Diontre Davis’ journey to an education abroad experience at the University of Oxford began in grade school when Diontre’s 6th grade teacher encouraged him to apply to the Office of Diversity and Inclusion Young Scholars Program.
Yasmiyn Irizarry spotlight
ACCESS (an acronym for A Comprehensive College Experience for Single-Parent Students) focuses on increasing graduation rates via providing resources and opportunities to full-time single students who also maintain full custody of children. Dr. Yasmiyn Irizarry, now an Assistant Professor of African and African Diaspora Studies, is a testament to the enduring nature of the program’s benefits.
Korrie Johnson Spotlight
Growing up in Memphis, Tennessee, Korrie Johnson had plenty of support from family and friends. “I had people who looked like me to serve as role models, give me support and tell me that I was going to do great things.” So when Korrie made the decision to pursue a PhD, he knew that it would be very important for any university he chose to have an active diversity unit.
Alfonso Gillette spotlight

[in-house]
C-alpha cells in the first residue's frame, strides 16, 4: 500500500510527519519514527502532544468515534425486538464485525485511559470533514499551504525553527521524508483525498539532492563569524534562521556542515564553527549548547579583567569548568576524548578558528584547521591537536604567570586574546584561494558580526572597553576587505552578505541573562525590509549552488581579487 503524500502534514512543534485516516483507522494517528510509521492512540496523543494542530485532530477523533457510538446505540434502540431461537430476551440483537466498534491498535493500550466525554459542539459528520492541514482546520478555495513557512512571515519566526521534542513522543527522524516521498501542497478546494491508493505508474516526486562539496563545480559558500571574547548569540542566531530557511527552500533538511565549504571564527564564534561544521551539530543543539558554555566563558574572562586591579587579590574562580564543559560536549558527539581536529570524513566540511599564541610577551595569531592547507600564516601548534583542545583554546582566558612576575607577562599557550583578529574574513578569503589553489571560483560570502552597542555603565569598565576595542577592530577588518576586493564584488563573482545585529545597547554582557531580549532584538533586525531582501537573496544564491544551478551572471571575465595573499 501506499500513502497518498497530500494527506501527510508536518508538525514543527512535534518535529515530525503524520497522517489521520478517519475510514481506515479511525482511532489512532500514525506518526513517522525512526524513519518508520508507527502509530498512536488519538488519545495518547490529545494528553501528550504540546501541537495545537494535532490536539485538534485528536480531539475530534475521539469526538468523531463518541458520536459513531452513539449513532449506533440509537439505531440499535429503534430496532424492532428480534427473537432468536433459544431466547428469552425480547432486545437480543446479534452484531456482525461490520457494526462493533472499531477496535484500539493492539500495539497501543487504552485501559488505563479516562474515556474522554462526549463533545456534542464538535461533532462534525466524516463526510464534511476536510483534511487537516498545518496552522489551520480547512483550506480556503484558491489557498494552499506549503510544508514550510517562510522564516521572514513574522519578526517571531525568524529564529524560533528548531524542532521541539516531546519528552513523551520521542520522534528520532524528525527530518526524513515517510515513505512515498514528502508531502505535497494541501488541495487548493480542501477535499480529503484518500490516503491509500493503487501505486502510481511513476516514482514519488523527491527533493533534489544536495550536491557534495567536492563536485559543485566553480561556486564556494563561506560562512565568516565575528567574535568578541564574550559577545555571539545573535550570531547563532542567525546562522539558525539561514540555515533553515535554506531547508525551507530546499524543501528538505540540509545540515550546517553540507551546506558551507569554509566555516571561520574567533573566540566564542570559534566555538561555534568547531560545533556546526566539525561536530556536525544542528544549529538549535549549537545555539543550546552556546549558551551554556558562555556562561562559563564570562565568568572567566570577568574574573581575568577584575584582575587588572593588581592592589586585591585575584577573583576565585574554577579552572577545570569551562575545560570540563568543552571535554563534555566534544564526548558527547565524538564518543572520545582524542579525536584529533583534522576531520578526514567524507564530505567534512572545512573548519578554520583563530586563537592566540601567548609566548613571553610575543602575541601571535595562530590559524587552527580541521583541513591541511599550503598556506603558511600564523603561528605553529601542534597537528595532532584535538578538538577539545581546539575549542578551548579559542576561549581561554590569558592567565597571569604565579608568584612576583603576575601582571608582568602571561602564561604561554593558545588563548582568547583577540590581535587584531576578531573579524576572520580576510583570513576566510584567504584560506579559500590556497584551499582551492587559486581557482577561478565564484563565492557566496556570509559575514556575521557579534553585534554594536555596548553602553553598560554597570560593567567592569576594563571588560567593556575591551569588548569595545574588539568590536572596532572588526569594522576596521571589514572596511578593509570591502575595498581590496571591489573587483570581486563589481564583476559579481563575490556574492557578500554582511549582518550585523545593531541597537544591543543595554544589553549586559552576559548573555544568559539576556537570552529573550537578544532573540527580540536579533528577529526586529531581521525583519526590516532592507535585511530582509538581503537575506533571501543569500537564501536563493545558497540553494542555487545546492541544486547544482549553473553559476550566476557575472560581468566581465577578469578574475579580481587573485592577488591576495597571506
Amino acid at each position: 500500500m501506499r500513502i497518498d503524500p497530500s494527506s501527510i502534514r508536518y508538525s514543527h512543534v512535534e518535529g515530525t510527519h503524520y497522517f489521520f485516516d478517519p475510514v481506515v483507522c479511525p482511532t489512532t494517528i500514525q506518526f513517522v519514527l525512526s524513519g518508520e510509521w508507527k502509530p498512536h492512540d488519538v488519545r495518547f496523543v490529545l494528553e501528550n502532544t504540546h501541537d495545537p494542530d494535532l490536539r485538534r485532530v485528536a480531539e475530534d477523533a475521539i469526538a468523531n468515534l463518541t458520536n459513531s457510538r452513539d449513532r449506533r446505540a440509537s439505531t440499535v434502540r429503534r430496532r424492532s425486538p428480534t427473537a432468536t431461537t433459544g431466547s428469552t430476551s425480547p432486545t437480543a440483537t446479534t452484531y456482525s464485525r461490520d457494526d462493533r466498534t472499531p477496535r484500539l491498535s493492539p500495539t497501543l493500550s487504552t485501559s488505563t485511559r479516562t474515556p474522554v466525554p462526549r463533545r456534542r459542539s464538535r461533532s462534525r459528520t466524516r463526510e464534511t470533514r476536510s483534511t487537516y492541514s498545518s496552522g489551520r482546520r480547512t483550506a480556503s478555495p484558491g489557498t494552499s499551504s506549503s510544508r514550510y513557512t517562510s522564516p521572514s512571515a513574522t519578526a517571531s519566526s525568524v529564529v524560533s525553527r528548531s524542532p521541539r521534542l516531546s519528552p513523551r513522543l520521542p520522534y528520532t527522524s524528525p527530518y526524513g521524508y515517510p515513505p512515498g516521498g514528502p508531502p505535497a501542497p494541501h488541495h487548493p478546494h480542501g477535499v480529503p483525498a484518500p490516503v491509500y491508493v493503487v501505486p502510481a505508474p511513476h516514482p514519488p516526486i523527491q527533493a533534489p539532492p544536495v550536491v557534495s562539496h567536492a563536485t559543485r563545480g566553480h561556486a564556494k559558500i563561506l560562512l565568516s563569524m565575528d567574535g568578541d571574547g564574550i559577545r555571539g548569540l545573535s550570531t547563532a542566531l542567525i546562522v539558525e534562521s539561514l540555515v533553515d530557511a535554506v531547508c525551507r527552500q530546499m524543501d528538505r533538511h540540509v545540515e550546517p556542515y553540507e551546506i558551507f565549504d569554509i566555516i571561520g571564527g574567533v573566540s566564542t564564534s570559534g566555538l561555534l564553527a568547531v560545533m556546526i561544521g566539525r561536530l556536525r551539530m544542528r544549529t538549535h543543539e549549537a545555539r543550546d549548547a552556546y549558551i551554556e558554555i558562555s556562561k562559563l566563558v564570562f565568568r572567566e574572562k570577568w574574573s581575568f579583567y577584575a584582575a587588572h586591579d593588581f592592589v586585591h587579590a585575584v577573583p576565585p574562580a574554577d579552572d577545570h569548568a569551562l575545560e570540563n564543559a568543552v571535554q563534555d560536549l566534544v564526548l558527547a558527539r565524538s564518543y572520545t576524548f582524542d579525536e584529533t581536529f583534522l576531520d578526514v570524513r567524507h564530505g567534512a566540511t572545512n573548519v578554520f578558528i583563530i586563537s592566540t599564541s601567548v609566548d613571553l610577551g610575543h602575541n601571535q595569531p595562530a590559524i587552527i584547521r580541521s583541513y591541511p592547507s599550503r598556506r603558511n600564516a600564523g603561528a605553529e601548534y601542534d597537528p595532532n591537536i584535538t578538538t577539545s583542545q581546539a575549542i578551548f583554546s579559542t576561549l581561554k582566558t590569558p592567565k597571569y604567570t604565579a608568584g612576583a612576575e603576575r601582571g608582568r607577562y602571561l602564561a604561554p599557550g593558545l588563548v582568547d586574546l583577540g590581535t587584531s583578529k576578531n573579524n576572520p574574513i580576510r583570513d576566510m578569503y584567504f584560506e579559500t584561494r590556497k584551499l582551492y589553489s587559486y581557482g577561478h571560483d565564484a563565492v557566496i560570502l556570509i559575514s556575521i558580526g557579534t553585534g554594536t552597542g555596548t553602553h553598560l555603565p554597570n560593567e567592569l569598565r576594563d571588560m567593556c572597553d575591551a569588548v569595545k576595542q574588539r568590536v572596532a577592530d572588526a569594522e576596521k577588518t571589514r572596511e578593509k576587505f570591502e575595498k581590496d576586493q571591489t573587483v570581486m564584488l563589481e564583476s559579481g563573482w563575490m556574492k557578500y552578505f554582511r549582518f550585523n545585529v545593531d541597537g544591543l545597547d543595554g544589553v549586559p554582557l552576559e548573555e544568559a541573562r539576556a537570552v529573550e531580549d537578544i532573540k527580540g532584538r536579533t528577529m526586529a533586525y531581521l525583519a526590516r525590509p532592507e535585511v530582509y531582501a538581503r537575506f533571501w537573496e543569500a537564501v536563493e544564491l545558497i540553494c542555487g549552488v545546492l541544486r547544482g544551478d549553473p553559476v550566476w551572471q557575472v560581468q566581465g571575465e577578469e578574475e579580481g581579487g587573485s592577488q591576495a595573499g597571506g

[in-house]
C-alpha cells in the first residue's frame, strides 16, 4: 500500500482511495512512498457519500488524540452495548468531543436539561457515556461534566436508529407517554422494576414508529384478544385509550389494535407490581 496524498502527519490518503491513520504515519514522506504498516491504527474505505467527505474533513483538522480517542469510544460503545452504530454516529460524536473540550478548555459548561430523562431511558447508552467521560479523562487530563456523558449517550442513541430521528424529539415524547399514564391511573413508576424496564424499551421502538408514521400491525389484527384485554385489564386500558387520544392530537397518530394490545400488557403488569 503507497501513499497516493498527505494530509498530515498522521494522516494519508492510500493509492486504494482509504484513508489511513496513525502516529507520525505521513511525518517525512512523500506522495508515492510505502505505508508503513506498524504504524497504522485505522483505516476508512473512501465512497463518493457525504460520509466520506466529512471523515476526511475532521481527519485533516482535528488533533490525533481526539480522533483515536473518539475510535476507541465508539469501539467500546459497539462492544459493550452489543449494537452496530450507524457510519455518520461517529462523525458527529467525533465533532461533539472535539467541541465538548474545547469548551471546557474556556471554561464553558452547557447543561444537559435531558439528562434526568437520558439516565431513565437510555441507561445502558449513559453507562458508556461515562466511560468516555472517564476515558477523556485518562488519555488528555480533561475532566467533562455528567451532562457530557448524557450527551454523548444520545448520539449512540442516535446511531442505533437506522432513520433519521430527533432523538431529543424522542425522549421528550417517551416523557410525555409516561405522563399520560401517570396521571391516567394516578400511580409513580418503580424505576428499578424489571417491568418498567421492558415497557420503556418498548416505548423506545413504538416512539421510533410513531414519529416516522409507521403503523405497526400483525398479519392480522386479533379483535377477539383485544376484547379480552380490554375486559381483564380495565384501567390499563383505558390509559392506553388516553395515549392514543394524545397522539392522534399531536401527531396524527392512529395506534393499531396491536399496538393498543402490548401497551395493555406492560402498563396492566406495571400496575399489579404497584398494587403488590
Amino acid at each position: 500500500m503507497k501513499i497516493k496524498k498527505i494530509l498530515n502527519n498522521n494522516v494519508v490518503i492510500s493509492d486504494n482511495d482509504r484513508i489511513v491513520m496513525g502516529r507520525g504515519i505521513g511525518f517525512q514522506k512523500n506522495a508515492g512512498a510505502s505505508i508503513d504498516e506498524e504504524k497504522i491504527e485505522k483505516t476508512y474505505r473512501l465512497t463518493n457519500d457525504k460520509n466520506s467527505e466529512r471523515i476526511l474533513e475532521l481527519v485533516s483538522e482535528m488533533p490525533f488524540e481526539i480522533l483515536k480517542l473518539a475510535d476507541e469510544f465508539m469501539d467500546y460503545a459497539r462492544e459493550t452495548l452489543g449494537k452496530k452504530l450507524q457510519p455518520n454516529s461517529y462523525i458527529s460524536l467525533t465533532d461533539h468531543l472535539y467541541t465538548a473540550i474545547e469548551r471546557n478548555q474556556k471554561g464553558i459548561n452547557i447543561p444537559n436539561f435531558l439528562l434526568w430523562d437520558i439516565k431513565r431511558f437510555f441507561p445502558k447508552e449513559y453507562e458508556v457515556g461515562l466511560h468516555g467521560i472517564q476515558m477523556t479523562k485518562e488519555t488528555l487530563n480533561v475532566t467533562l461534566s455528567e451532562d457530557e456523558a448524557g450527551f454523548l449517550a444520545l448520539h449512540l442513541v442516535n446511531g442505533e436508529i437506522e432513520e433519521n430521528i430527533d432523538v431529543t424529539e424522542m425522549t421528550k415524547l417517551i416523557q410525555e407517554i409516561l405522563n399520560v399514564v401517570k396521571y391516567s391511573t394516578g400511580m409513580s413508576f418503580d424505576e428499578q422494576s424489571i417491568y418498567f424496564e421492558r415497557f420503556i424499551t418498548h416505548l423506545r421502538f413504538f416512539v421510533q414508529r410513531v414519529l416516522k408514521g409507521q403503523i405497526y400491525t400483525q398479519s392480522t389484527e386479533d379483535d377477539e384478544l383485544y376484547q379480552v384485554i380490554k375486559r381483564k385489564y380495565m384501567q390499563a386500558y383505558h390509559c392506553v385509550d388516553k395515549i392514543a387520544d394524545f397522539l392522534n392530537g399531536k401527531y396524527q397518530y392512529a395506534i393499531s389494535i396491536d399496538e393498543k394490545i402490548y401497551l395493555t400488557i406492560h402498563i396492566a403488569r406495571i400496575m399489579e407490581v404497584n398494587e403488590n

ODI Scholar alumnus Alfonso Gillette would be the first to admit that since he graduated from The Ohio State University in 2015, his career path has been anything but linear. Armed with a bachelors in strategic communications and a minor in economics, after graduation, Alfonso completed two years of service with City Year, an organization that helps to close gaps in high-need schools by supporting students' academic and social-emotional development.
Bryson McEachin spotlight
Growing up, Bryson McEachin thought he wanted to be a veterinarian. But once he got older, he realized that science wasn’t his thing. “What am I passionate about? What do I care about? I realized that I was passionate about New York City, its people, the communities, the Bronx, Harlem, Queens, and Brooklyn.”